Kerry earned his Silver Star on 28 February 1969, when he beached his craft and jumped off it with an M-16 rifle in hand to chase and shoot a guerrilla who was running into position to launch a
On Feb. 28, 1969, Kerry's boat received word that a swift boat was being ambushed. As Kerry raced to the scene, his boat became another target, as a Viet CongAnother member of the crew confirmed Kerry's account for the Boston Globe and expressed no doubt that Kerry's action had saved both the boat and its crew:
An enemy was just feet away, holding a weapon with enough firepower to blow up the boat. Kerry's forward gunner, [Tommy] Belodeau, shot and clipped the Viet Cong in the leg. Then Belodeau's gun jammed, according to other crewmates (Belodeau died in 1997). [Michael] Medeiros tried to fire at the Viet Cong, but he couldn't get a shot off.
In an interview, Kerry added a chilling detail.
"This guy could have dispatched us in a second, but
Instead, the guerrilla got up and started running. "We've got to get him, make sure he doesn't get behind the hut, and then we're in trouble," Kerry recalled.
So Kerry shot and killed the guerrilla. "I don't have a second's question about that, nor does anybody who was with me," he said. "He was running away with a live
The crewman with the best view of the action was Frederic Short, the man in the tub operating the twin guns. Short had not talked to Kerry forAlthough Kerry's superiors were somewhat concerned about the issue of his leaving his boat unattended, they nonetheless found his actions courageous and worthy of commendation:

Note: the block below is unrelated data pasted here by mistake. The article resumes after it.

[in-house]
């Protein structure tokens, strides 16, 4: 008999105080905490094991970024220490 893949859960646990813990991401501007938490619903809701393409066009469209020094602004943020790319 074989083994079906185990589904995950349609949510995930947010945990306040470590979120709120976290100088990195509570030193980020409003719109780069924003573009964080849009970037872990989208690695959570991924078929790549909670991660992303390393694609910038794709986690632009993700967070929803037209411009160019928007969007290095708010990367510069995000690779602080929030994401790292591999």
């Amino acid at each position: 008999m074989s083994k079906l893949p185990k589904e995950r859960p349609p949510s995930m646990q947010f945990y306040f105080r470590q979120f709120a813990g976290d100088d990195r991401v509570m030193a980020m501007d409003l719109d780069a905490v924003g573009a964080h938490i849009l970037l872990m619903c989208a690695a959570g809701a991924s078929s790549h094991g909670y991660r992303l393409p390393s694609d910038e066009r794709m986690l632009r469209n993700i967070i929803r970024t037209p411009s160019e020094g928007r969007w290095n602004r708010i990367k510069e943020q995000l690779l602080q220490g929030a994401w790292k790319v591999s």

Short had joined Kerry's crew just two weeks earlier, as a last-minute replacement, and he was as green as the Arkansas grass of his home. He said he didn't realize that he should have carried an
Short believes the guerrilla didn't fire because he was too close and needed to be a suitable distance to hit the boat squarely and avoid ricochet debris. Short tried to protect his skipper.
"I laid in fire with the twin .50s, and he got behind a hootch," recalled Short. "I laid
Short said there is "no doubt" that Kerry saved the boat and crew. "That was a him-or-us thing, that was a loaded weapon with a shape charge on
Charles Gibson, who served on Kerry's boat that day because he was on a one-week indoctrination course, said Kerry's action was dangerous but necessary. "Every day you wake up and say, 'How the hell did we get out of that alive?'" Gibson said. "Kerry was a good leader. He knew what he was doing."